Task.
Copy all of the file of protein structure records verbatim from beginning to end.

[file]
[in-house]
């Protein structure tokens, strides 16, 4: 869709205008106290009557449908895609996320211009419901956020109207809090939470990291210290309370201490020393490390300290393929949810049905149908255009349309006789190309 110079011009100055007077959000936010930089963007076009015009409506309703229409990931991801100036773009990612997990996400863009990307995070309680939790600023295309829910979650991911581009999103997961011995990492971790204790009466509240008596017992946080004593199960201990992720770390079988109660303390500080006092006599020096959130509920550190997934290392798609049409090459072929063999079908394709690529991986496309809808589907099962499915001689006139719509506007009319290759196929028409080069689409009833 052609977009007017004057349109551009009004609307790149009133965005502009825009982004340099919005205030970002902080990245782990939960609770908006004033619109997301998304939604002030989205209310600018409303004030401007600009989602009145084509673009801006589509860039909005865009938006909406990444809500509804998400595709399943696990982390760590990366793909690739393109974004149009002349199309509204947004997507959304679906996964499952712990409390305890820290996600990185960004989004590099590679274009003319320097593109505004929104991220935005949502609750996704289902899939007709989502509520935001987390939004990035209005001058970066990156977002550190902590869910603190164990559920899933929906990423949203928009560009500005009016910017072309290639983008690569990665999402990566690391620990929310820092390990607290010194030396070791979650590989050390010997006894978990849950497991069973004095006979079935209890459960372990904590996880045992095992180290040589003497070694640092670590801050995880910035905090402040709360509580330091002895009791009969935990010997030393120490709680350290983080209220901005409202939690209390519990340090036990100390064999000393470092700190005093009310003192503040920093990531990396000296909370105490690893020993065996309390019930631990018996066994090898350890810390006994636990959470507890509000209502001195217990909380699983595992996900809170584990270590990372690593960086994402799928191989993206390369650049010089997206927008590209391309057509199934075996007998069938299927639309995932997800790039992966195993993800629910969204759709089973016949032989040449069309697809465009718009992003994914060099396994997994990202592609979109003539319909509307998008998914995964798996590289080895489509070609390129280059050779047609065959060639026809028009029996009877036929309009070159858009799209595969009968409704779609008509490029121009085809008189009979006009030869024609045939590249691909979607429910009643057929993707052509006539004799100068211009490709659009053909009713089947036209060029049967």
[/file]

[in-house]
């Protein structure tokens, strides 16, 4: 869709205008106290009557449908895609996320211009419901956020109207809090939470990291210290309370201490020393490390300290393929949810049905149908255009349309006789190309 110079011009100055007077959000936010930089963007076009015009409506309703229409990931991801100036773009990612997990996400863009990307995070309680939790600023295309829910979650991911581009999103997961011995990492971790204790009466509240008596017992946080004593199960201990992720770390079988109660303390500080006092006599020096959130509920550190997934290392798609049409090459072929063999079908394709690529991986496309809808589907099962499915001689006139719509506007009319290759196929028409080069689409009833 052609977009007017004057349109551009009004609307790149009133965005502009825009982004340099919005205030970002902080990245782990939960609770908006004033619109997301998304939604002030989205209310600018409303004030401007600009989602009145084509673009801006589509860039909005865009938006909406990444809500509804998400595709399943696990982390760590990366793909690739393109974004149009002349199309509204947004997507959304679906996964499952712990409390305890820290996600990185960004989004590099590679274009003319320097593109505004929104991220935005949502609750996704289902899939007709989502509520935001987390939004990035209005001058970066990156977002550190902590869910603190164990559920899933929906990423949203928009560009500005009016910017072309290639983008690569990665999402990566690391620990929310820092390990607290010194030396070791979650590989050390010997006894978990849950497991069973004095006979079935209890459960372990904590996880045992095992180290040589003497070694640092670590801050995880910035905090402040709360509580330091002895009791009969935990010997030393120490709680350290983080209220901005409202939690209390519990340090036990100390064999000393470092700190005093009310003192503040920093990531990396000296909370105490690893020993065996309390019930631990018996066994090898350890810390006994636990959470507890509000209502001195217990909380699983595992996900809170584990270590990372690593960086994402799928191989993206390369650049010089997206927008590209391309057509199934075996007998069938299927639309995932997800790039992966195993993800629910969204759709089973016949032989040449069309697809465009718009992003994914060099396994997994990202592609979109003539319909509307998008998914995964798996590289080895489509070609390129280059050779047609065959060639026809028009029996009877036929309009070159858009799209595969009968409704779609008509490029121009085809008189009979006009030869024609045939590249691909979607429910009643057929993707052509006539004799100068211009490709659009053909009713089947036209060029049967």